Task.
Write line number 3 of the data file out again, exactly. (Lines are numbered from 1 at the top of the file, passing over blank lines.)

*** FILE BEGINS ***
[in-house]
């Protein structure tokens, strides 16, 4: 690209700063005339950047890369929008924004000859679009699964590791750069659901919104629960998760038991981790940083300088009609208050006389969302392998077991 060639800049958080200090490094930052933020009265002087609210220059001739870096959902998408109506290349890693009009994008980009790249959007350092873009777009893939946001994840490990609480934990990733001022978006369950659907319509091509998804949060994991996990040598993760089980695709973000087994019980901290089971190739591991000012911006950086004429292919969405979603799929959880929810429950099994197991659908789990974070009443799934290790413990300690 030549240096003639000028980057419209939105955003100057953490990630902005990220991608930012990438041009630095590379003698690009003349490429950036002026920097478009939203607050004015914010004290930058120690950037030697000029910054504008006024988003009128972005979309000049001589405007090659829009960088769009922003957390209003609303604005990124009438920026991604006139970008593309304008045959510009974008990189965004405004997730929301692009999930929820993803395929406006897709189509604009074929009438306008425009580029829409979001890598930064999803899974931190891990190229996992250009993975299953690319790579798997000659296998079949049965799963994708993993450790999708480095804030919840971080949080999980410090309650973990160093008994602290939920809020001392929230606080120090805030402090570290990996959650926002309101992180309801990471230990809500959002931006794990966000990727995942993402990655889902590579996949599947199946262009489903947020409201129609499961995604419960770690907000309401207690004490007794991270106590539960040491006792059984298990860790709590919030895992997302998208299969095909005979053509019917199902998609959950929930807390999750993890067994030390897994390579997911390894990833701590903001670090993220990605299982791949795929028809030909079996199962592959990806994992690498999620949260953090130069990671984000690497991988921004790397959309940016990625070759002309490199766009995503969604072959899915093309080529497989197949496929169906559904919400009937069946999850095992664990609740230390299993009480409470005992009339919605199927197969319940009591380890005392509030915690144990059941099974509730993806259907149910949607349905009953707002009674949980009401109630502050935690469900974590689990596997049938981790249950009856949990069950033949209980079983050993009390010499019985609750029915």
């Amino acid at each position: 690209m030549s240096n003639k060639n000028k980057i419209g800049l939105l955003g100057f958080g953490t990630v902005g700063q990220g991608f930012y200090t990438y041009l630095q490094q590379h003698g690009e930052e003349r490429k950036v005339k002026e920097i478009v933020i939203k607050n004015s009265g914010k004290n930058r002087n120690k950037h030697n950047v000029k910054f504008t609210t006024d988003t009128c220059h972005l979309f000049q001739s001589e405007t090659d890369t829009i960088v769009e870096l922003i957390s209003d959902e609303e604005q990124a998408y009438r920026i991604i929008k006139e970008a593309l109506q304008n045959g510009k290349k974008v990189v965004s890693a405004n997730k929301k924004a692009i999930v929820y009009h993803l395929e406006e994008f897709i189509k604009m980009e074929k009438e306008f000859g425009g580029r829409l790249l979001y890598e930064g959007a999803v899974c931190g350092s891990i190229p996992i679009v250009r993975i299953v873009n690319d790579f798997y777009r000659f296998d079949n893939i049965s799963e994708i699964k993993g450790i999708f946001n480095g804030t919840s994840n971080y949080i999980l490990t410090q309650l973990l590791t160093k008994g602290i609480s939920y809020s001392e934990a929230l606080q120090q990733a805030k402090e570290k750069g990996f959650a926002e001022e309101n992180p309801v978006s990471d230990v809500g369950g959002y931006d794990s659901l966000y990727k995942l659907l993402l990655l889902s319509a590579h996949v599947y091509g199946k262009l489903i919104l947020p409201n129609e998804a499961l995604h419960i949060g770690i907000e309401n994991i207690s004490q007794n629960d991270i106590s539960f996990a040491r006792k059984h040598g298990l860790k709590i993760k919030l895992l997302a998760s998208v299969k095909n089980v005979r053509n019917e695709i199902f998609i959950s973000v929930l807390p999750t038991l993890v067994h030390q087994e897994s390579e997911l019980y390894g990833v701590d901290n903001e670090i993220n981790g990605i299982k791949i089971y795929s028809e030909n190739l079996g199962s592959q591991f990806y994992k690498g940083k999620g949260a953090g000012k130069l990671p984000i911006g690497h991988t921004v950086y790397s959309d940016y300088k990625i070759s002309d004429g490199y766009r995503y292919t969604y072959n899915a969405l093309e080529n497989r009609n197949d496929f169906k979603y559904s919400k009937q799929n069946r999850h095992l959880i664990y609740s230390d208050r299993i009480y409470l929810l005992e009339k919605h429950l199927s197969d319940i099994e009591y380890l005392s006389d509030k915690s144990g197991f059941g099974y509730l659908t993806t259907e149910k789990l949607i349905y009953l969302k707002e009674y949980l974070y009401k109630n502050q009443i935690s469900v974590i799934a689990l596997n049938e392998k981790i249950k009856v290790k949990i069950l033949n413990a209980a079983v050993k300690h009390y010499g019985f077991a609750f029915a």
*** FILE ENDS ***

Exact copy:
């Amino acid at each position: 690209m030549s240096n003639k060639n000028k980057i419209g800049l939105l955003g100057f958080g953490t990630v902005g700063q990220g991608f930012y200090t990438y041009l630095q490094q590379h003698g690009e930052e003349r490429k950036v005339k002026e920097i478009v933020i939203k607050n004015s009265g914010k004290n930058r002087n120690k950037h030697n950047v000029k910054f504008t609210t006024d988003t009128c220059h972005l979309f000049q001739s001589e405007t090659d890369t829009i960088v769009e870096l922003i957390s209003d959902e609303e604005q990124a998408y009438r920026i991604i929008k006139e970008a593309l109506q304008n045959g510009k290349k974008v990189v965004s890693a405004n997730k929301k924004a692009i999930v929820y009009h993803l395929e406006e994008f897709i189509k604009m980009e074929k009438e306008f000859g425009g580029r829409l790249l979001y890598e930064g959007a999803v899974c931190g350092s891990i190229p996992i679009v250009r993975i299953v873009n690319d790579f798997y777009r000659f296998d079949n893939i049965s799963e994708i699964k993993g450790i999708f946001n480095g804030t919840s994840n971080y949080i999980l490990t410090q309650l973990l590791t160093k008994g602290i609480s939920y809020s001392e934990a929230l606080q120090q990733a805030k402090e570290k750069g990996f959650a926002e001022e309101n992180p309801v978006s990471d230990v809500g369950g959002y931006d794990s659901l966000y990727k995942l659907l993402l990655l889902s319509a590579h996949v599947y091509g199946k262009l489903i919104l947020p409201n129609e998804a499961l995604h419960i949060g770690i907000e309401n994991i207690s004490q007794n629960d991270i106590s539960f996990a040491r006792k059984h040598g298990l860790k709590i993760k919030l895992l997302a998760s998208v299969k095909n089980v005979r053509n019917e695709i199902f998609i959950s973000v929930l807390p999750t038991l993890v067994h030390q087994e897994s390579e997911l019980y390894g990833v701590d901290n903001e670090i993220n981790g990605i299982k791949i089971y795929s028809e030909n190739l079996g199962s592959q591991f990806y994992k690498g940083k999620g949260a953090g000012k130069l990671p984000i911006g690497h991988t921004v950086y790397s959309d940016y300088k990625i070759s002309d004429g490199y766009r995503y292919t969604y072959n899915a969405l093309e080529n497989r009609n197949d496929f169906k979603y559904s919400k009937q799929n069946r999850h095992l959880i664990y609740s230390d208050r299993i009480y409470l929810l005992e009339k919605h429950l199927s197969d319940i099994e009591y380890l005392s006389d509030k915690s144990g197991f059941g099974y509730l659908t993806t259907e149910k789990l949607i349905y009953l969302k707002e009674y949980l974070y009401k109630n502050q009443i935690s469900v974590i799934a689990l596997n049938e392998k981790i249950k009856v290790k949990i069950l033949n413990a209980a079983v050993k300690h009390y010499g019985f077991a609750f029915a």